So, what can we do about this pressing problem?‘This pressing problem’ being..?
Less than a month ago, my beloved Cavalier King Charles puppy was ripped to pieces by another dog.Ah. Yes. A sadly all too common occurrence these days.
Still, being a ‘celebrity’, she at least didn’t get the brush-off from the police that so many other bereaved owners have had:
My traumatised friend called the police, who have been nothing but helpful and supportive.Really? That’s more than us commoners are likely to get, so think yourself fortunate!
But by then the bull terrier had fled and there was little they could do.
I have logged DNA samples from the bite marks with the veterinary unit at Liverpool University so we can prove what animal carried out the attack if the matter ever comes to court.
I still hope to track down the culprit but, so far, we have nothing.She then goes on to direct her ire at the DDA itself:
The Dangerous Dogs Act was passed in haste in 1991 after a spate of violent dog attacks made the headlines. Its recommendations were vague and ill-considered - and the whole Act little more than a rushed sop to public anxiety.Amen!
… it seems clear to me that the dangerous minority of irresponsible or downright sadistic owners who view a dog as little more than an accessory to violence must be targeted by the Government.Amen again!
The selfish young men - and they nearly always are young men - who keep powerful dogs only as status symbols to intimidate those around them are so busy strutting around the place that they forget about the welfare of the dog or anyone else in society.
They are not fit to be in charge of another living being.Wow, it’s ‘Amen corner’ here today! Whew!
Still, it’s nice to see that, for once, someone isn’t urging useless ‘solutions’ or time-consuming legislation, or tarring every dog owner with the same onerous restri…
Oh. Hang on.
The Act states that if a dog is ‘dangerously out of control in a public place’ then its owner or the person in charge of the dog at the time is guilty of an offence and liable to a fine or up to six months in prison. However, ‘out of control’ may mean different things to different people. A careless owner may see nothing more harmful than a playful ‘nip’, while a terrified child who gets bitten may live in fear of dogs for the rest of its life.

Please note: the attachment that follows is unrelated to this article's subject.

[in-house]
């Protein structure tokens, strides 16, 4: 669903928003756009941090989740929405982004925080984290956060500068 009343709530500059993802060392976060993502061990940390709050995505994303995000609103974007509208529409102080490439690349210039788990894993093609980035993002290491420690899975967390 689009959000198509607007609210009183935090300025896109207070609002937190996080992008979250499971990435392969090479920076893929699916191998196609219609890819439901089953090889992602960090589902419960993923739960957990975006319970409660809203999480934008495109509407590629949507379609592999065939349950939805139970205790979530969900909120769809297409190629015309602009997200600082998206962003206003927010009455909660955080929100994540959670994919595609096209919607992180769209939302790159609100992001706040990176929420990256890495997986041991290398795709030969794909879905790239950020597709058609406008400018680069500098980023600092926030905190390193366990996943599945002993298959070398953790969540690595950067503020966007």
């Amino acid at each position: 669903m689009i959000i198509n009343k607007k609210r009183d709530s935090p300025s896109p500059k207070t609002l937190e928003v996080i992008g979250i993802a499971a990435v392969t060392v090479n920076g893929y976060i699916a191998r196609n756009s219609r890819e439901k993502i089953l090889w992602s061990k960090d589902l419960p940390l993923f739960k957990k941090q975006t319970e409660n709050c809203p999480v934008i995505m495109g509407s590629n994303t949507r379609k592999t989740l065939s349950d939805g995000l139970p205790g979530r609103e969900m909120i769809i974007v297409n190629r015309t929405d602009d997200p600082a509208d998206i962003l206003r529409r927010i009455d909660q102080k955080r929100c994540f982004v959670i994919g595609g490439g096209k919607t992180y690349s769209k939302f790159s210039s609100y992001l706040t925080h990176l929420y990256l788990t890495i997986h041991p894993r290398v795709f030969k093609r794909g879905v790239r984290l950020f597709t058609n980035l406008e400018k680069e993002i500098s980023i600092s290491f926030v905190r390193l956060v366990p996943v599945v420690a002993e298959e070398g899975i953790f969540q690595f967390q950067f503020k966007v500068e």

The Act gives no guidance on what ‘out of control’ may mean.I’m pretty sure ‘out of control’ means exactly what it says on the tin.
Confusing sub-sections refer to dogs deemed sufficiently dangerous to be muzzled only being allowed in a public place in the charge of someone over the age of 16.
Yet that is ignored with impunity by the hooded teenagers I pass on the streets and in the parks of Liverpool - few of whom bother with muzzles at all.Ah. Yes. But that’s not a problem with the legislation itself, is it? It’s a problem with the application of the legislation. Quite a different kettle of poisson.
And for all you know, the dogs you see aren’t covered by those provisions, having never been the subject of court cases, and not being prohibited breeds.
In short, the sanctions against the owners of dogs which snarl and snap, strain at the leash and intimidate neighbours should be far stricter.‘Straining at the leash’ and ‘intimidating neighbours’ now demand sanctions?
I believe that the police should have the right to shoot dogs with a tranquiliser on the spot if they are out of control.Oh. Right. Clearly, you’re another celebrity with very, very little brain, then.
The police can’t be expected to all train in the safe use of tranquilisers – none of which are effective immediately, no matter what you might have seen on tv – can they?
The owners of dogs that savage people or other animals in unprovoked attacks should without question be sent to jail.
The dogs themselves, unfortunately, are best destroyed if they have reached that level of viciousness.Eh..? Does this demand make any provision for the fact that the owner of a dog isn’t a mind-reader, and an attack can come out of the blue with no warning, through illness?
So my local vicar, whose impeccably pedigreed, obedient and beautifully mannered (up ‘til then!) Labrador pup went berserk suddenly should do a few months in chokey, despite him having no warning of what the vet said when he took her to be put down could have been a brain tumour?
What happened to targeting those ‘dangerous minority of irresponsible or downright sadistic owners who view a dog as little more than an accessory to violence’..?
The rules outlawing some breeds and crosses of those breeds, such as pit bulls, should stay in place and related breeds of banned dogs should never go out without being muzzled and kept on a leash. If people make an active decision to keep a powerful, potentially aggressive dog, they must accept the responsibilities that go with it.‘Related breeds of banned dogs’? What’s that? Staffordshires? Huskies? Mastiffs? All of them? Even those that have never shown aggression?
Next you’ll be demanding restrictions on chihuahuas and…
I’d like to see all dogs, from toy poodles to Labradors, micro-chipped by law as another way to make owners more accountable. At the same time as they are chipped, they should have a sample of their DNA entered on a national database.And who’s going to pay for it? You?
Dog licences were abolished in 1987 because so few people bothered to apply for them, but I believe the time is right to reinstate them.Because those hooded teenagers you pass on the streets of Liverpool will just get right on that, won’t they?
And Mrs Miggins at No. 24 can easily afford to pay the licence for her 12 year old half-blind pug, so long as she doesn’t want to eat that month…
So we’ve gone from ‘the authorities know who’s to blame!’ to ‘just trap everyone who owns a dog in the net!’ in a few short paragraphs?
For the life of me, I can’t see where celebrities get this reputation as vacuous, mouth-breathing airheads, can you?